Bernhard Langer believes a major will soon be won by an over-50s golfer, and tells Martin Dempster why this year’s Open Championship at Royal Troon may provide the best chance for a Senior moment
Bernhard Langer quickly became overlooked by the television producers in the final round of the Masters a fortnight ago. Just two off the lead as he headed out in the penultimate group, the 58-year-old German dropped three shots in the opening three holes and ended up tied for 24th. There was to be no fairytale to mark his 100th win– yes, incredible, isn’t it? – as a professional. His bid to eclipse both Jack Nicklaus, the oldest player to claim a Green Jacket at 46, and Julius Boros, who won the 1968 US PGA Championship at 48, fizzled out.
Yet, Langer remains convinced that it is only a matter of time before a player from golf’s Senior ranks, namely someone 50 or over, upstages the game’s young guns to win a major. The Open Championship, in fact, is the one he believes gives the “golden oldies” the best chance to achieve that feat, so history could be in the making when the R&A’s marquee event returns to Royal Troon in July for the first time since 2004.
“I think it’s still feasible,” insisted the two-time Masters champion. “The Open more so than some of the other majors. In general, the US Open courses are long. They make par-5s into par-4s, so it’s more of a distance game. Augusta has become long and players have a huge advantage if they drive it long and are coming in with short irons to the demanding greens. In the Open, there are venues that are long, but you are battling the elements and you can bounce the ball in. A lot of these young guys don’t shape the ball these days. They hit it right up in the air and land them softly. That’s not what you need to do at most Open venues. That is the best chance for an over-50 to win.”
Tom Watson, of course, inspired the game’s older generation at Turnberry in 2009, when he came agonisingly close to claiming a sixth Claret Jug at the age of 59. The great man has said his goodbye to the sport’s oldest major, but there are other potential Senior storylines at Royal Troon. Todd Hamilton, for instance. The man who claimed the Claret Jug at the Ayrshire venue 12 years ago will be returning in July as a recent recruit to the over-50s ranks. Colin Montgomerie will also be trying to be in the field for an event taking place at the venue he regards as “home”.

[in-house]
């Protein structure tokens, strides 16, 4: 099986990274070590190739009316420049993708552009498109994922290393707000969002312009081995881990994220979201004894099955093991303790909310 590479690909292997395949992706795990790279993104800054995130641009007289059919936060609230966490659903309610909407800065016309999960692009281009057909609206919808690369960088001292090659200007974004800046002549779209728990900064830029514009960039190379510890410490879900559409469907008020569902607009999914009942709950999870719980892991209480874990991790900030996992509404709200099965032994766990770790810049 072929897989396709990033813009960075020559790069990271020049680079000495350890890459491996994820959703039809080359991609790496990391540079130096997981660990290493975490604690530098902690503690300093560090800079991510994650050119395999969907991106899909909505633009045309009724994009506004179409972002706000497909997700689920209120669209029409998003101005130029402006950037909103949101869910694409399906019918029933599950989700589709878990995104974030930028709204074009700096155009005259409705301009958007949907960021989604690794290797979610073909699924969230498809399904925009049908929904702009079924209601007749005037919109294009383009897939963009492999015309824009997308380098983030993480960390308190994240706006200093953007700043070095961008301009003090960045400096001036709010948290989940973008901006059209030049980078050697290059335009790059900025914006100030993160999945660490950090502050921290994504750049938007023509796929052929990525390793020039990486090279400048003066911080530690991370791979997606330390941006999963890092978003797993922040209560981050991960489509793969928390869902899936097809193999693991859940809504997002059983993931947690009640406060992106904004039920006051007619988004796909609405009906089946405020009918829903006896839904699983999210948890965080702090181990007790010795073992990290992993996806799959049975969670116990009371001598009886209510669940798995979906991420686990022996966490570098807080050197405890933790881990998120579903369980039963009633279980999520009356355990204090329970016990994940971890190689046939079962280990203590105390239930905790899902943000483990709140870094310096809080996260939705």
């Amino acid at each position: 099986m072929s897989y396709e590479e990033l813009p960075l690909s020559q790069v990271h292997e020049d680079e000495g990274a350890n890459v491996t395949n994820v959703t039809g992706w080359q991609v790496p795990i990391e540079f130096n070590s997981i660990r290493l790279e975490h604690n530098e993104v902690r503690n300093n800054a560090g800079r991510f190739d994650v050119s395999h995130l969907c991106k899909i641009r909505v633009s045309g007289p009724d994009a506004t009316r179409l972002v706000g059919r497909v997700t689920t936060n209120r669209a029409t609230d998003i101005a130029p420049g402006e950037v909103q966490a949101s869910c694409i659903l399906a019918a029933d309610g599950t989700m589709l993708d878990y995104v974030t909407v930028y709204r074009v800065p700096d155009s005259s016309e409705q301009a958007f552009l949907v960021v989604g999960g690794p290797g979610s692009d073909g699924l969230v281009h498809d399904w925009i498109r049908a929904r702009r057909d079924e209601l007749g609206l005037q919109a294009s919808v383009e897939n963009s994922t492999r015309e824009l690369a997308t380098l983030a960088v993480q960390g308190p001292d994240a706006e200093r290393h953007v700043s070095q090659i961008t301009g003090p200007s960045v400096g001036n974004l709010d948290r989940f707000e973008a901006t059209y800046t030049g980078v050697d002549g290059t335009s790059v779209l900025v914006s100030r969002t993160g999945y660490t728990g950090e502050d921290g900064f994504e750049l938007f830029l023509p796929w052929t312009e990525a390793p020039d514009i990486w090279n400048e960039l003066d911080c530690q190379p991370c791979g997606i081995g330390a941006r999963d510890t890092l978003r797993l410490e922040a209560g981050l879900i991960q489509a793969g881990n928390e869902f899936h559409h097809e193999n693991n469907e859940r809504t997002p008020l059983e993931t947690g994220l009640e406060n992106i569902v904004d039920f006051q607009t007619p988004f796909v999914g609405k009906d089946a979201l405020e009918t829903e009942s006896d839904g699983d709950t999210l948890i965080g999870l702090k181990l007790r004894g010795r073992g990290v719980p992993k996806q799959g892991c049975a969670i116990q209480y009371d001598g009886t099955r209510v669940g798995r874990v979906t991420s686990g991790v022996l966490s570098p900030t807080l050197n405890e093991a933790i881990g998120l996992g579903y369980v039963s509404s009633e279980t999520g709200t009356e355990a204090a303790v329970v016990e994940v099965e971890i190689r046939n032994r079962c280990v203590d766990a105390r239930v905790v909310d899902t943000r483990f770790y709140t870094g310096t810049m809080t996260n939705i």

“The players in their 40s and 50s are in better shape these days, they are athletes,” added Langer, who is the perfect example. “Davis Love, Fred Couples… they have the length to compete on most courses. I think there will be more of them. We have young guys coming in who can hit it over 300 yards and the older ones can do it, too. It’s a matter of managing your game and peaking at the right time. Stamina is not an issue. We have seven or eight events on the Seniors Tour that are 72 holes, it’s not that we never play four-round tournaments. I don’t think that’s a factor.”
While Langer himself is not exempt for this year’s Open Championship, he will definitely be heading to Scotland the following week for the Senior equivalent at Carnoustie. It was there, in 2010, that he recorded the first of his two wins in the event. “I had my hands full with Corey Pavin and, fortunately, I played smart,” recalled Langer of a one-shot success over the man who was the US Ryder Cup captain at the time. “It was a big win. One of my goals on the Champions Tour is to win major championships. I never won the Open. I came close on a number of occasions, but never managed to lift the Claret Jug. The Senior Open was the next best thing. I know it’s not the Open, but I still beat a lot of great champions, a lot of legends on a very tough championship course. It was great.”
Langer used a long putter to claim both that win and his follow-up triumph at Royal Porthcawl in 2014. He is still likely to be wielding that on 21-24 July, the only difference being that it is no longer “anchored”. His new technique may have raised the odd eyebrow but, according to the man himself, his fellow competitors have not said anything to him.
“Not at all,” he replied to being asked if he’d encountered any hostility over the fact he’d managed to overcome the ban introduced this year without having to revert to a short putter. “I didn’t feel it before and not since. I have talked to a lot of my colleagues who didn’t use the long putter and we asked if the ban was a good thing or not. Most people don’t understand why they did it. It doesn’t make a lot of sense. If it’s so much easier to anchor a putter, then everybody would do it.”
Confirming something that Montgomerie mentioned in a pre-Masters interview, Langer added: “I have put a lot of hours and effort into trying different putting styles, grips and putters. Many hours. At this time, the non-anchoring with the long putter is still the most comfortable for me. What the future holds, I don’t know. I may go to a shorter putter or a different grip. But, at this stage, it is what it is.”